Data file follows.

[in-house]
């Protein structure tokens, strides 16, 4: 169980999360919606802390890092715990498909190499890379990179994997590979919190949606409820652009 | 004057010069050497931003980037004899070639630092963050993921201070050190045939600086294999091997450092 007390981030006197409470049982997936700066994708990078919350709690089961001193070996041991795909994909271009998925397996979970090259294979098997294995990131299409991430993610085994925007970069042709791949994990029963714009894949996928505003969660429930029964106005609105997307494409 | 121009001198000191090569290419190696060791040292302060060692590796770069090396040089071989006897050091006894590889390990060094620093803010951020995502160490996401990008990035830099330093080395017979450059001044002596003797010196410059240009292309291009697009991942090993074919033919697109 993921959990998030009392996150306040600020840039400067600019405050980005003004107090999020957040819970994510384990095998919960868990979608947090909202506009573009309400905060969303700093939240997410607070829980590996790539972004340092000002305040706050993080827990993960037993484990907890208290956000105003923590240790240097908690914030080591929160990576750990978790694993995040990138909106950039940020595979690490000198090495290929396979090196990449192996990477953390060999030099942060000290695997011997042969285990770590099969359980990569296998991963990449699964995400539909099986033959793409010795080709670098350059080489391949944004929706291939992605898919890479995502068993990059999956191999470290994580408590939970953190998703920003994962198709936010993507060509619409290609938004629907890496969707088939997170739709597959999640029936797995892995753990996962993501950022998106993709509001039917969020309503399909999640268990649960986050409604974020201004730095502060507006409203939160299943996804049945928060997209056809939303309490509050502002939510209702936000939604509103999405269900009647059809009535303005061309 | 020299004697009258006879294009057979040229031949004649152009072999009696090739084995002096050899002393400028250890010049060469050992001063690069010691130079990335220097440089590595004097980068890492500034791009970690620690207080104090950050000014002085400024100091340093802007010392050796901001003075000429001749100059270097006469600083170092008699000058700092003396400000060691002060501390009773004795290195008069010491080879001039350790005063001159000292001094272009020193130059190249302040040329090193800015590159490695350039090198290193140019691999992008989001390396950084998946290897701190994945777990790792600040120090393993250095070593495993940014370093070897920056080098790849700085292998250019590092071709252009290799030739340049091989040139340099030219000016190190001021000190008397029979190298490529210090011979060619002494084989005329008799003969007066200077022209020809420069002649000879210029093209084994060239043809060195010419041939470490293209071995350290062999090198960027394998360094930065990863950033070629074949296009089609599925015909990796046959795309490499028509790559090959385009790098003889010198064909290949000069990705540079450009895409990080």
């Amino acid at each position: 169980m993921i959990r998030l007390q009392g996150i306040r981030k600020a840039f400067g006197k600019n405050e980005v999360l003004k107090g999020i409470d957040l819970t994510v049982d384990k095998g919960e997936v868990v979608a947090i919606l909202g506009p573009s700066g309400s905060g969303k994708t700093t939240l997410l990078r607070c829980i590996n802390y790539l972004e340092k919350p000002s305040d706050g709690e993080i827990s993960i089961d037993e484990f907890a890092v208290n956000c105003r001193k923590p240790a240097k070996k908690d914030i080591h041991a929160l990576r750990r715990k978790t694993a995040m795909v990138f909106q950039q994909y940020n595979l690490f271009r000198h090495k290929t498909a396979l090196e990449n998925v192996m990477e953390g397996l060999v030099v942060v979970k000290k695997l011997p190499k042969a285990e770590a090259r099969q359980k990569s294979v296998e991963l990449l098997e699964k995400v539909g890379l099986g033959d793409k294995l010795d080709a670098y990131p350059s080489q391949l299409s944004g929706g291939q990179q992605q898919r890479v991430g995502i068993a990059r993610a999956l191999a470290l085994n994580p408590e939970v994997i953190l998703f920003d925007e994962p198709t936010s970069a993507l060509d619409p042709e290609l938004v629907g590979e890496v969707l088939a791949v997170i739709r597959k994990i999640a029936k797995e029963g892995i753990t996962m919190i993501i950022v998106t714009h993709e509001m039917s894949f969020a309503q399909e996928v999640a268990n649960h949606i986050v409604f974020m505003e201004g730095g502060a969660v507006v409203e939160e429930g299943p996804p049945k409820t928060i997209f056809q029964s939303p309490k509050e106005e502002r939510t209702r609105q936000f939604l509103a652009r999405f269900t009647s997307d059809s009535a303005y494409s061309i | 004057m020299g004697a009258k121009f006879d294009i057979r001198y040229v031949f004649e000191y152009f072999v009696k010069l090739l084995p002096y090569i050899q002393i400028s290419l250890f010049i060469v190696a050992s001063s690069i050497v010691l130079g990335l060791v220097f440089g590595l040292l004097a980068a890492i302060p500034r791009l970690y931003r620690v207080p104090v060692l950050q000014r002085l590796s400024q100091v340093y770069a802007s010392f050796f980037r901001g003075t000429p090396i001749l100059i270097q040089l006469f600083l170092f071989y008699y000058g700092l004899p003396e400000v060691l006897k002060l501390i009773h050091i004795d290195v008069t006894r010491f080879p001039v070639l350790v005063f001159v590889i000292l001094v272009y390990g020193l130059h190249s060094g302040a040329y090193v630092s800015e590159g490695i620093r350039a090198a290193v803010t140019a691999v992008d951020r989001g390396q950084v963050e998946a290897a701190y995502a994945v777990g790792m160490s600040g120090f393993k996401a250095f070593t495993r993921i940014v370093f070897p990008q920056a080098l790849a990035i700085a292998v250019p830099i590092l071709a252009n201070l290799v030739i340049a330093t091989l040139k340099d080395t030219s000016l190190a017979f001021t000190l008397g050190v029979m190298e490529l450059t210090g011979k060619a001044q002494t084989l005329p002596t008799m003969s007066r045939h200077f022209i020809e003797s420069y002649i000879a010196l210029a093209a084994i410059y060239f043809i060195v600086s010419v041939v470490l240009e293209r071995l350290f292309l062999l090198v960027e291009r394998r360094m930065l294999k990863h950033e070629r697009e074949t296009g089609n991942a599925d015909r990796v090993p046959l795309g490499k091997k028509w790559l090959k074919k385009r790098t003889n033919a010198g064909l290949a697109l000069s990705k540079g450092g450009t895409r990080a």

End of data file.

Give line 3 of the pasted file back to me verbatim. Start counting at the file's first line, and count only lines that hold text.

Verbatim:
């Amino acid at each position: 169980m993921i959990r998030l007390q009392g996150i306040r981030k600020a840039f400067g006197k600019n405050e980005v999360l003004k107090g999020i409470d957040l819970t994510v049982d384990k095998g919960e997936v868990v979608a947090i919606l909202g506009p573009s700066g309400s905060g969303k994708t700093t939240l997410l990078r607070c829980i590996n802390y790539l972004e340092k919350p000002s305040d706050g709690e993080i827990s993960i089961d037993e484990f907890a890092v208290n956000c105003r001193k923590p240790a240097k070996k908690d914030i080591h041991a929160l990576r750990r715990k978790t694993a995040m795909v990138f909106q950039q994909y940020n595979l690490f271009r000198h090495k290929t498909a396979l090196e990449n998925v192996m990477e953390g397996l060999v030099v942060v979970k000290k695997l011997p190499k042969a285990e770590a090259r099969q359980k990569s294979v296998e991963l990449l098997e699964k995400v539909g890379l099986g033959d793409k294995l010795d080709a670098y990131p350059s080489q391949l299409s944004g929706g291939q990179q992605q898919r890479v991430g995502i068993a990059r993610a999956l191999a470290l085994n994580p408590e939970v994997i953190l998703f920003d925007e994962p198709t936010s970069a993507l060509d619409p042709e290609l938004v629907g590979e890496v969707l088939a791949v997170i739709r597959k994990i999640a029936k797995e029963g892995i753990t996962m919190i993501i950022v998106t714009h993709e509001m039917s894949f969020a309503q399909e996928v999640a268990n649960h949606i986050v409604f974020m505003e201004g730095g502060a969660v507006v409203e939160e429930g299943p996804p049945k409820t928060i997209f056809q029964s939303p309490k509050e106005e502002r939510t209702r609105q936000f939604l509103a652009r999405f269900t009647s997307d059809s009535a303005y494409s061309i | 004057m020299g004697a009258k121009f006879d294009i057979r001198y040229v031949f004649e000191y152009f072999v009696k010069l090739l084995p002096y090569i050899q002393i400028s290419l250890f010049i060469v190696a050992s001063s690069i050497v010691l130079g990335l060791v220097f440089g590595l040292l004097a980068a890492i302060p500034r791009l970690y931003r620690v207080p104090v060692l950050q000014r002085l590796s400024q100091v340093y770069a802007s010392f050796f980037r901001g003075t000429p090396i001749l100059i270097q040089l006469f600083l170092f071989y008699y000058g700092l004899p003396e400000v060691l006897k002060l501390i009773h050091i004795d290195v008069t006894r010491f080879p001039v070639l350790v005063f001159v590889i000292l001094v272009y390990g020193l130059h190249s060094g302040a040329y090193v630092s800015e590159g490695i620093r350039a090198a290193v803010t140019a691999v992008d951020r989001g390396q950084v963050e998946a290897a701190y995502a994945v777990g790792m160490s600040g120090f393993k996401a250095f070593t495993r993921i940014v370093f070897p990008q920056a080098l790849a990035i700085a292998v250019p830099i590092l071709a252009n201070l290799v030739i340049a330093t091989l040139k340099d080395t030219s000016l190190a017979f001021t000190l008397g050190v029979m190298e490529l450059t210090g011979k060619a001044q002494t084989l005329p002596t008799m003969s007066r045939h200077f022209i020809e003797s420069y002649i000879a010196l210029a093209a084994i410059y060239f043809i060195v600086s010419v041939v470490l240009e293209r071995l350290f292309l062999l090198v960027e291009r394998r360094m930065l294999k990863h950033e070629r697009e074949t296009g089609n991942a599925d015909r990796v090993p046959l795309g490499k091997k028509w790559l090959k074919k385009r790098t003889n033919a010198g064909l290949a697109l000069s990705k540079g450092g450009t895409r990080a």